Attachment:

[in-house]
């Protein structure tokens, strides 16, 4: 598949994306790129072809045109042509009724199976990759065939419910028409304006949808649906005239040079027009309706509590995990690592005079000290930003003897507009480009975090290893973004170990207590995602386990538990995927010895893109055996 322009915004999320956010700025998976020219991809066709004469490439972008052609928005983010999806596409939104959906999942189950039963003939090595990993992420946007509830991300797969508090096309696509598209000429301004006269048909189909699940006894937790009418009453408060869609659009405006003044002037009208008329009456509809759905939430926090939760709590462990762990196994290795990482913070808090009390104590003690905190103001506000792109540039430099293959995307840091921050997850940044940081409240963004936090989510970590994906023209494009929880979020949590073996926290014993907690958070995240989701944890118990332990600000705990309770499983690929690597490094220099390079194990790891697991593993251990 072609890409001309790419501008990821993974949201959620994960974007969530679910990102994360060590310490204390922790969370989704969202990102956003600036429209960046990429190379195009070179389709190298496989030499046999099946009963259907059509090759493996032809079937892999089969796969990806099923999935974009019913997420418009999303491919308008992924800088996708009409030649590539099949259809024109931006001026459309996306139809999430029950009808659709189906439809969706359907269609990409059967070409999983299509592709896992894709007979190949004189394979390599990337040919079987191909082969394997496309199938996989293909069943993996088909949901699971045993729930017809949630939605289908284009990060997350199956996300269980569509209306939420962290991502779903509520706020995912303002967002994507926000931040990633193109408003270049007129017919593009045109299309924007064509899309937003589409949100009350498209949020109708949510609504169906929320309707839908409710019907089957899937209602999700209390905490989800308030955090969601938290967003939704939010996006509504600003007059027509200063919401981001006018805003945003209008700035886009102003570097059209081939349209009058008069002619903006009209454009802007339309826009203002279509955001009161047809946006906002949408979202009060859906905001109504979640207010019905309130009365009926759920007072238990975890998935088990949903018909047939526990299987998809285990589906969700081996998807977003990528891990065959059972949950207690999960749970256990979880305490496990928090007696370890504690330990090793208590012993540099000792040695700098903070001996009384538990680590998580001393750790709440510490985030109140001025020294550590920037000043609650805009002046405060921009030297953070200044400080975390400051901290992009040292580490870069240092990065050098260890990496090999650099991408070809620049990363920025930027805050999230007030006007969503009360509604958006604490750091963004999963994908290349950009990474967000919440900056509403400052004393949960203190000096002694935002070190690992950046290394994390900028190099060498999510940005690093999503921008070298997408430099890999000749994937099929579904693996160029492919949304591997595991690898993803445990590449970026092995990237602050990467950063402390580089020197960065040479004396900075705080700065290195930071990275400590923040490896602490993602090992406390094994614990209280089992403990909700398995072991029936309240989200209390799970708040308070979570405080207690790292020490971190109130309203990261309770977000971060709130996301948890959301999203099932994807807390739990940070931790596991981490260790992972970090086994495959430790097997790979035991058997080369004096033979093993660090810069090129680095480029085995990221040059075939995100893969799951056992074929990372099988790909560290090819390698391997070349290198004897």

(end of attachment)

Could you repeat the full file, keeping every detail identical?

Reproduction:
[in-house]
């Protein structure tokens, strides 16, 4: 598949994306790129072809045109042509009724199976990759065939419910028409304006949808649906005239040079027009309706509590995990690592005079000290930003003897507009480009975090290893973004170990207590995602386990538990995927010895893109055996 322009915004999320956010700025998976020219991809066709004469490439972008052609928005983010999806596409939104959906999942189950039963003939090595990993992420946007509830991300797969508090096309696509598209000429301004006269048909189909699940006894937790009418009453408060869609659009405006003044002037009208008329009456509809759905939430926090939760709590462990762990196994290795990482913070808090009390104590003690905190103001506000792109540039430099293959995307840091921050997850940044940081409240963004936090989510970590994906023209494009929880979020949590073996926290014993907690958070995240989701944890118990332990600000705990309770499983690929690597490094220099390079194990790891697991593993251990 072609890409001309790419501008990821993974949201959620994960974007969530679910990102994360060590310490204390922790969370989704969202990102956003600036429209960046990429190379195009070179389709190298496989030499046999099946009963259907059509090759493996032809079937892999089969796969990806099923999935974009019913997420418009999303491919308008992924800088996708009409030649590539099949259809024109931006001026459309996306139809999430029950009808659709189906439809969706359907269609990409059967070409999983299509592709896992894709007979190949004189394979390599990337040919079987191909082969394997496309199938996989293909069943993996088909949901699971045993729930017809949630939605289908284009990060997350199956996300269980569509209306939420962290991502779903509520706020995912303002967002994507926000931040990633193109408003270049007129017919593009045109299309924007064509899309937003589409949100009350498209949020109708949510609504169906929320309707839908409710019907089957899937209602999700209390905490989800308030955090969601938290967003939704939010996006509504600003007059027509200063919401981001006018805003945003209008700035886009102003570097059209081939349209009058008069002619903006009209454009802007339309826009203002279509955001009161047809946006906002949408979202009060859906905001109504979640207010019905309130009365009926759920007072238990975890998935088990949903018909047939526990299987998809285990589906969700081996998807977003990528891990065959059972949950207690999960749970256990979880305490496990928090007696370890504690330990090793208590012993540099000792040695700098903070001996009384538990680590998580001393750790709440510490985030109140001025020294550590920037000043609650805009002046405060921009030297953070200044400080975390400051901290992009040292580490870069240092990065050098260890990496090999650099991408070809620049990363920025930027805050999230007030006007969503009360509604958006604490750091963004999963994908290349950009990474967000919440900056509403400052004393949960203190000096002694935002070190690992950046290394994390900028190099060498999510940005690093999503921008070298997408430099890999000749994937099929579904693996160029492919949304591997595991690898993803445990590449970026092995990237602050990467950063402390580089020197960065040479004396900075705080700065290195930071990275400590923040490896602490993602090992406390094994614990209280089992403990909700398995072991029936309240989200209390799970708040308070979570405080207690790292020490971190109130309203990261309770977000971060709130996301948890959301999203099932994807807390739990940070931790596991981490260790992972970090086994495959430790097997790979035991058997080369004096033979093993660090810069090129680095480029085995990221040059075939995100893969799951056992074929990372099988790909560290090819390698391997070349290198004897």